‘Hocus Pocus’: 25th Anniversary Edition Resurrects a Cult Hit
In another time, Bette Midler, Sarah Jessica Parker and Kathy Najimy headlined a Disney movie about evil witches, and despite spending only two weeks in the top ten—perhaps a mid-July release date wasn’t the wisest decision for a movie set on Halloween Day—Hocus Pocus has become somewhat of a cult hit.
Twenty-five years later, I re-watched the movie for the first time since its release—when I was 11—in tune with Disney’s Anniversary Edition Blu-ray release (which, by no coincidence, they sent me to write this very review you are reading right now, and of which I wrote nearly two weeks after its street date).
As it turns out, despite having less-than-fond memories of it, Hocus Pocus is a surprisingly fun little jaunt, complete with all-in performances by the three witches and your typical (but reliable) Disney formula involving a teenage boy (Omri Katz), his love interest (Vinessa Shaw) and little sister (Thora Birch).
Who of course are the only ones who can stop the witches from sucking the youth from all children in Salem. Would that really be that bad?
Hocus Pocus doesn’t take full advantage of its “fish out of water” concept, though there are some amusing segments involving the witches, who return to life after 300 years, encountering modern day inventions such as paved roads, buses and sprinkler systems (but not cars, electricity, or a myriad of other obvious scenarios). A scene where the witches meet their “master”—an old man dressed up as Satan for Halloween—is a standout.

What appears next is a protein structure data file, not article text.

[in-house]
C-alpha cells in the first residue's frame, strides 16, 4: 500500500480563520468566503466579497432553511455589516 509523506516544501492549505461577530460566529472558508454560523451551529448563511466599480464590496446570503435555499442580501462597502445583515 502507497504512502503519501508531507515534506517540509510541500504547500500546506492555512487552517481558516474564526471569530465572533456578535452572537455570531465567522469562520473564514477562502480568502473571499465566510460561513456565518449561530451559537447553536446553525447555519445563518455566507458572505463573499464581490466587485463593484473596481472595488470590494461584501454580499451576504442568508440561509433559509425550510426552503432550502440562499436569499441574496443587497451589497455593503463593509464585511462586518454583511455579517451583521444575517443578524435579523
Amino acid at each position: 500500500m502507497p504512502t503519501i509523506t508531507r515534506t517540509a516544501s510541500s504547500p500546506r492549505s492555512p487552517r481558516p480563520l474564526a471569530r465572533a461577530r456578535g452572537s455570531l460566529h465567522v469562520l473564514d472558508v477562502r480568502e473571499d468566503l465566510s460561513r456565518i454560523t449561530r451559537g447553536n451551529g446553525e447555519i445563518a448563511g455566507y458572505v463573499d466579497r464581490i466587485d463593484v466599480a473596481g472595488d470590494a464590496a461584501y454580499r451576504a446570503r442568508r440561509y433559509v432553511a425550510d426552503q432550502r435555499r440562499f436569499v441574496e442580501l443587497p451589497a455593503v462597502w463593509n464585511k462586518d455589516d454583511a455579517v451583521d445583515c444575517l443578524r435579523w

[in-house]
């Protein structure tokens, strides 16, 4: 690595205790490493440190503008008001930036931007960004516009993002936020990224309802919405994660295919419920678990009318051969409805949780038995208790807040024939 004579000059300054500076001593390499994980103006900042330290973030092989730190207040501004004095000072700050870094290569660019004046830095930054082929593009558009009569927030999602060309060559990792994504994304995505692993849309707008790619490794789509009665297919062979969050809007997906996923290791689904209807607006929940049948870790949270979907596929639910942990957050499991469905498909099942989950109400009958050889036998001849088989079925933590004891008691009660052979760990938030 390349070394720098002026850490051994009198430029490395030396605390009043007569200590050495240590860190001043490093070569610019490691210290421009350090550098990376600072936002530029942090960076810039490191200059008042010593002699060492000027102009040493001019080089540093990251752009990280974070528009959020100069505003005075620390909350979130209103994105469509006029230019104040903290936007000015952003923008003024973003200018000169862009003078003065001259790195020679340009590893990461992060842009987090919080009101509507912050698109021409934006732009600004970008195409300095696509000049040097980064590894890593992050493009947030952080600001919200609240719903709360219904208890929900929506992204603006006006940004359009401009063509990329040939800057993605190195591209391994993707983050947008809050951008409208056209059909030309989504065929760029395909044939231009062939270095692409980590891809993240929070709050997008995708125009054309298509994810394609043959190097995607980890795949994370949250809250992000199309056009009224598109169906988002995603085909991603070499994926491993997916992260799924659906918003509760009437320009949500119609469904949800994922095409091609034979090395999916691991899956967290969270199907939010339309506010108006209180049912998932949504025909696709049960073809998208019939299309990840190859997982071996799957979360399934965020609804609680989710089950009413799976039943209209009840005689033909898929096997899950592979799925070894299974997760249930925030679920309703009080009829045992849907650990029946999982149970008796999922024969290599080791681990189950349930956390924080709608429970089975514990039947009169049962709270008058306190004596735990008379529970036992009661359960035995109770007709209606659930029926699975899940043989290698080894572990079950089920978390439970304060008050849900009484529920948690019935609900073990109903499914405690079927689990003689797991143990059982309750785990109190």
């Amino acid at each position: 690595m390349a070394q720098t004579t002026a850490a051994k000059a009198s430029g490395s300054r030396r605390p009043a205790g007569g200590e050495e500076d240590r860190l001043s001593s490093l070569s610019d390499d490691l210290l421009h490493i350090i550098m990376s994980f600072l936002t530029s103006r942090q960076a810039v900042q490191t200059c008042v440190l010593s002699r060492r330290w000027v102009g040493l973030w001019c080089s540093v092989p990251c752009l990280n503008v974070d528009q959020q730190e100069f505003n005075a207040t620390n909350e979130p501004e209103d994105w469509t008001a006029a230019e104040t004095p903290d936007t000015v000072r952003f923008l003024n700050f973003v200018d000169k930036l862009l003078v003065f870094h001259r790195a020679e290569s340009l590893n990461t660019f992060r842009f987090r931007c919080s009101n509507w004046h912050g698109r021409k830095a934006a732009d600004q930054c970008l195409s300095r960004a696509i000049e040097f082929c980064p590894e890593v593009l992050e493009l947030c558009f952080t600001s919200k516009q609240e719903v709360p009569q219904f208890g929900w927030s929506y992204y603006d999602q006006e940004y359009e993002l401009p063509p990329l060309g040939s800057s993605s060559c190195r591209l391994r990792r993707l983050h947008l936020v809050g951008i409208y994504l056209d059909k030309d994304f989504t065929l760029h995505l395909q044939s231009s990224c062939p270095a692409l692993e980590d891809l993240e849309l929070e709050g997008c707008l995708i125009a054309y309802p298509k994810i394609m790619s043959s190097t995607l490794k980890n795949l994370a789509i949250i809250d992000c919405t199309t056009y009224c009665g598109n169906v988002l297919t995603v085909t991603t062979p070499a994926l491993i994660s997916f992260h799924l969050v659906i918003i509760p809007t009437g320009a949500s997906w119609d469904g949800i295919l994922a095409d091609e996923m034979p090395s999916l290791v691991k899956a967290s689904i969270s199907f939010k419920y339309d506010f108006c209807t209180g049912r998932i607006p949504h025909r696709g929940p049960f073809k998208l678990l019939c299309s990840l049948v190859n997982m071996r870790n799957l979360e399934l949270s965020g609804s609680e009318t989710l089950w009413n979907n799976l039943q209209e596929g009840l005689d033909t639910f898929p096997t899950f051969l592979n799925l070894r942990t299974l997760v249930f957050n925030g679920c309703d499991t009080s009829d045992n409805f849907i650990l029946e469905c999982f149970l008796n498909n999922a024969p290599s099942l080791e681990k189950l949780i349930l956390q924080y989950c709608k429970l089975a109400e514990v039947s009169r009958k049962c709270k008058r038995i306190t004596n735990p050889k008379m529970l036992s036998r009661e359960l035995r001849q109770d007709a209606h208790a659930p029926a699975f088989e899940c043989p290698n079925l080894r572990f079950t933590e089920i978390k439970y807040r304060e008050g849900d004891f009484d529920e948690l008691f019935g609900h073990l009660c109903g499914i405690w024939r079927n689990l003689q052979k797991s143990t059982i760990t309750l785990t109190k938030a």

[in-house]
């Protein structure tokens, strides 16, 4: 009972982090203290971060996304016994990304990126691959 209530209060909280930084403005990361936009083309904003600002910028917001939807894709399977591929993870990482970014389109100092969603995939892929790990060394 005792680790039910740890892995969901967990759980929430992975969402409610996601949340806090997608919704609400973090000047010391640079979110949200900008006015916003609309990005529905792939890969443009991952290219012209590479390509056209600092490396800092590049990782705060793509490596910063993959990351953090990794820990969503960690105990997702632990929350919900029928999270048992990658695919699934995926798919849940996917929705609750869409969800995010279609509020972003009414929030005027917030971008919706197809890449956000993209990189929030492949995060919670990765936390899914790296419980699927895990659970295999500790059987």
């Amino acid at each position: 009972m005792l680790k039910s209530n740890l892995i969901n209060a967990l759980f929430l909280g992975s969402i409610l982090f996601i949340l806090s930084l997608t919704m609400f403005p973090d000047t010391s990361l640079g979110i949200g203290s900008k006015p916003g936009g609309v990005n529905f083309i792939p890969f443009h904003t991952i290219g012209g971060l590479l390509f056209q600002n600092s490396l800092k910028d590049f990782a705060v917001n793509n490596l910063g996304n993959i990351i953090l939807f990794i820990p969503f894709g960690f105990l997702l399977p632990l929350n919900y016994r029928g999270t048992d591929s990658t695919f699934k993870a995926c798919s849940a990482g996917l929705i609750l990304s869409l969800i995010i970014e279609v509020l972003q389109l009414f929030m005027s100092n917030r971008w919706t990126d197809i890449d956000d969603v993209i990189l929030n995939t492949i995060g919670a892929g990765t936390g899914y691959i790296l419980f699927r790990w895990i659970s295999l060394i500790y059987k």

But Hocus Pocus, at just over 90 minutes, is a fast, funny adventure with enough weird, out-there antics to keep you entertained. Katz serves as an adequate protagonist, even if a young Birch is understandably the most engaging of the child cast (who, in addition to playing Harrison Ford’s daughter in his Jack Ryan movies, would go onto star in the critically acclaimed Ghost World and American Beauty). The movie lives and breathes with Bette Midler’s kooky performance however; she appears to relish every second she’s on screen.
Sarah Jessica Parker is pretty good, though Kathy Najimy, perhaps best known as the lovable and boisterous nun in Sister Act, is wasted as the “lesser” of three witches.
Hocus Pocus isn’t perfect, but it has more than enough antics and witchcraft to deserve its cult status—and a re-watch if it has been 25 years since you last saw it. While maybe not suitable for very young children, it’s a fairly safe family film as long as your kids don’t mind a few zombies and other ghoulish things.
“The 25th Anniversary Edition of Hocus Pocus includes the original theatrical film and the We ? Hocus Pocus: Trivia and Treats Edition, featuring pop up video extras including fun facts, trivia, deleted scenes, cast and crew commentary, and behind-the-scenes secrets”… The Multi-Screen Edition of Hocus Pocus includes a Blu-ray and Digital Code giving viewers the flexibility to watch the film on different devices.